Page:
As a monolithic platform, ImageJ already offers a wealth of functions for analyzing biological image data. In view of the highly varied nature of the problems, however, it often makes sense to combine various applications. To analyze the publicly available image data set of Ilya Ravkin ("human cytoplasm-nucleus translocation assay", Broad Bioimage Benchmark Collection – www.broadinstitute.org/bbbc), for example, it may be necessary to first read in image data from OMERO and then use a combination of ImageJ filters to pre-process the images and segmentation techniques from ImgLib before finally applying classification algorithms of the external WEKA Data Mining Library (www.cs.waikato.ac.nzlml/weka) to classify the resulting segmentation (Figure 1).

Manual data transfer between the individual applications or program libraries may prove time-consuming, complex and error-prone. In addition, such combinations of several open-source tools are often hard to document and incomprehensible for other users. This explains the growing popularity of integrative workflow systems for easier mapping and orchestration of complex processing sequences in image processing and analysis.

Workflow-based platforms provide an easy possibility for configuring complex analysis pipelines on the basis of standardized dialogs and mapping them in an understandable visual form while providing high flexibility for software developers.

With some open-source workflow systems like Taverna (www.taverna.org.uk) or Galaxy (www.galaxy.psu.edu), the focus is on algorithms of traditional bioinformatics. On the other hand, the Konstanz Information Miner (KNIME – www.knime.org) [7] offers not only integrations for text and network mining, etc., but also interfaces to ImageJ, ImageJ2, ImgLib2, BioFormats, Weka and OMERO and thus image analysis.

KNIME is a user-friendly open-source integration, processing, analysis and exploration platform that is capable of processing large amounts of heterogeneous data sets. The platform allows visual modeling of workflows, as can be seen in Figure 1. The smallest functional unit of a workflow is called a node. Properties of particular relevance for image processing are:

  • Visual modeling of complex workflows: Once created, a workflow can be easily modified, reconfigured, adapted and shared with other users. Results can be quickly reproduced and validated by other users.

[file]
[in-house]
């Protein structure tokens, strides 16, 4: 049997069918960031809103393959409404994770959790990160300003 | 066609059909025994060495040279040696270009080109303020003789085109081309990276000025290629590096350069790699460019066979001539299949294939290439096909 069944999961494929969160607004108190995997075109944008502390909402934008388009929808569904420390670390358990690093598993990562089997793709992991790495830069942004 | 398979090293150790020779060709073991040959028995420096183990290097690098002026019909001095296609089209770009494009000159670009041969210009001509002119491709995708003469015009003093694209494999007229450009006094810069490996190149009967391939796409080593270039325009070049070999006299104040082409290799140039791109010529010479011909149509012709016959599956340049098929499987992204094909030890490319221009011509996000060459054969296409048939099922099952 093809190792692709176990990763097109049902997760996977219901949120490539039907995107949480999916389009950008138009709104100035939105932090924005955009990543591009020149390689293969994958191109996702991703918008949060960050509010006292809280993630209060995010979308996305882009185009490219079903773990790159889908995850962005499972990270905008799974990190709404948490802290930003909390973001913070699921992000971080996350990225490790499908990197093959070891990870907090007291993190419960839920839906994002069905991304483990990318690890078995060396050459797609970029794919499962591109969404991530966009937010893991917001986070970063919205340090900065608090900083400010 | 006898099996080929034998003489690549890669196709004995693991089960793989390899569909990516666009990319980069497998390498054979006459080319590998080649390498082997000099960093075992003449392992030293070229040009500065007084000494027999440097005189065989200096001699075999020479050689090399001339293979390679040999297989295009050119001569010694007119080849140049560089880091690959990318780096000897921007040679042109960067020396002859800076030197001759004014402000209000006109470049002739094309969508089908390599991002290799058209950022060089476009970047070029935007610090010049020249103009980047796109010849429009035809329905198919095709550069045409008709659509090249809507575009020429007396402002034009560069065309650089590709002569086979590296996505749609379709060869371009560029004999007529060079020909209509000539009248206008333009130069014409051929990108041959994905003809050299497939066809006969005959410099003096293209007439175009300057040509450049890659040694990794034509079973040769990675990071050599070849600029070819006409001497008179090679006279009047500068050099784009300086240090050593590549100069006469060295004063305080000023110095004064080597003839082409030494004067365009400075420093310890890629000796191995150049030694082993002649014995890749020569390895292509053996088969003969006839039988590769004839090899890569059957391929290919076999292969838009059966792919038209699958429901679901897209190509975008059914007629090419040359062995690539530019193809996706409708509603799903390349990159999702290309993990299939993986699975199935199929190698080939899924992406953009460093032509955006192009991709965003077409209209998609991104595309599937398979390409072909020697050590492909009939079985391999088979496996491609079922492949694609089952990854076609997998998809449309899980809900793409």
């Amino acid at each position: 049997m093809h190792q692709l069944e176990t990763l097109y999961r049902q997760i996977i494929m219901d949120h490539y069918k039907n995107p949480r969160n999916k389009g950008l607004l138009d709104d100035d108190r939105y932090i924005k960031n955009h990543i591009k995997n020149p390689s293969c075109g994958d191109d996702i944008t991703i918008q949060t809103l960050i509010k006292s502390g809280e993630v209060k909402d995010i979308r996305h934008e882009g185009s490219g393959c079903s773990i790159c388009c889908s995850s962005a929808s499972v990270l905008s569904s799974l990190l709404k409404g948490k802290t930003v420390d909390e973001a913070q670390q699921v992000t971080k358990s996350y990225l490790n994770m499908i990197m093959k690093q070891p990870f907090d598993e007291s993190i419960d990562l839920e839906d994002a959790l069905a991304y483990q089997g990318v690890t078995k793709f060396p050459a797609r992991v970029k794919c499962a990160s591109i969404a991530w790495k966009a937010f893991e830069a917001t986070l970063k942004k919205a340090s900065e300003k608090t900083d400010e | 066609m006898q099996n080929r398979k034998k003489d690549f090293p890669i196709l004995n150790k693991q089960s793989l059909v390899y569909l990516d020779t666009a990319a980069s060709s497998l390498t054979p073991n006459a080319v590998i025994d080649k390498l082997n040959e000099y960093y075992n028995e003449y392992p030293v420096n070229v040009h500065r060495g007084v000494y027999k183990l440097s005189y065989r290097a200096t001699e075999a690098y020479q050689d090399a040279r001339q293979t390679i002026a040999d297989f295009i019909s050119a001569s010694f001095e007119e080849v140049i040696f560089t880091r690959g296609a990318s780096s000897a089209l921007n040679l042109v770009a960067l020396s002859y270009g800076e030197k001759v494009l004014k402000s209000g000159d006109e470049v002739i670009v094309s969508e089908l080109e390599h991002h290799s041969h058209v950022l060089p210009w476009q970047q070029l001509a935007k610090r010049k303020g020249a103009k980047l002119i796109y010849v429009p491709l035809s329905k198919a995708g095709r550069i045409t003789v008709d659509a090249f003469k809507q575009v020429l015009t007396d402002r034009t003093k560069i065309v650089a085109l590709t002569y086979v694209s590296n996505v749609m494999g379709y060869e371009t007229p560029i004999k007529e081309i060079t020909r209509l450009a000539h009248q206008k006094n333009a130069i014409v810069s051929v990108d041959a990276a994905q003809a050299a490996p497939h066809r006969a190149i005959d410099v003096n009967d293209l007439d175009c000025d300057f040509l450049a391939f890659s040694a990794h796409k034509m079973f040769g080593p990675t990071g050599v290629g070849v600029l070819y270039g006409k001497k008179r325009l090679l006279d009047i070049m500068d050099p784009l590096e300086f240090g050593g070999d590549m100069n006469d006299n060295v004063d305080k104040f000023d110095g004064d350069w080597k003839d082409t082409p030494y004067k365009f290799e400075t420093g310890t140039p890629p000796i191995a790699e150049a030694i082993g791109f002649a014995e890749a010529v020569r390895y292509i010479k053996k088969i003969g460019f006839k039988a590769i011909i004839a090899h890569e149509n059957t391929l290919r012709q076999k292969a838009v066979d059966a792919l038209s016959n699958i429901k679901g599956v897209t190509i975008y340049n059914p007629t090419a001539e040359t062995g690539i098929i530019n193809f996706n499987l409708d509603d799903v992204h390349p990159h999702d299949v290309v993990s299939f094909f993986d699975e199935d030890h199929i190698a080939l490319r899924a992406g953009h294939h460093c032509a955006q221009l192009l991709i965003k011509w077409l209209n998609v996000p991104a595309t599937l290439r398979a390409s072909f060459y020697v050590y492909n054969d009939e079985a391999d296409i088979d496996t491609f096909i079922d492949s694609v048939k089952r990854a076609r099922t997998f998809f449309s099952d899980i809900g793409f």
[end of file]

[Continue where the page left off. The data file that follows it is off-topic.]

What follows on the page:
• Caching: Thanks to the intelligent caching strategy, thousands of images can be processed with one single workflow and limited hardware resources.
  • Integration platform: External program libraries and tools can be flexibly integrated and provided as nodes. Both the software platform itself and the software community already offer integrations for a multitude of programs from a great variety of domains. The combination of the extensions soon leads to highly complex workflows.
  • Easy extensibility and modularity: Processing units (KNIME nodes) are not interdependent, i.e. each node can be separately developed and improved, and new nodes can be added (e.g. via the internal plug-in mechanism) without influencing existing functionalities.

Conclusion

Due to the advance of technology and the new possibilities it creates, researchers are having to familiarize themselves increasingly with widely differing image processing and analysis software programs. Fortunately, the advance of technology is being paralleled by a further development of the available software. The last years have seen an increase in user-friendliness as well as in the range of functions. The previous tendency to design single insular platforms for solving specific problems is gradually being replaced by a trend to combine and integrate different projects, as the open-source community has realized the great need for, and benefit of, closer cooperation among the separate projects (Figure 2)

This cooperative approach not only enhances the interoperability of different applications, but also provides users and software developers with new ways of analyzing biological image data.

Fig. 2: Schematic integration of various open-source software packages for the analysis of image data.

References

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This article has originally been published in German in: BioPhotonik 3 (2012) 38–40.
English reprint with kind permission from AT-Fachverlag GmbH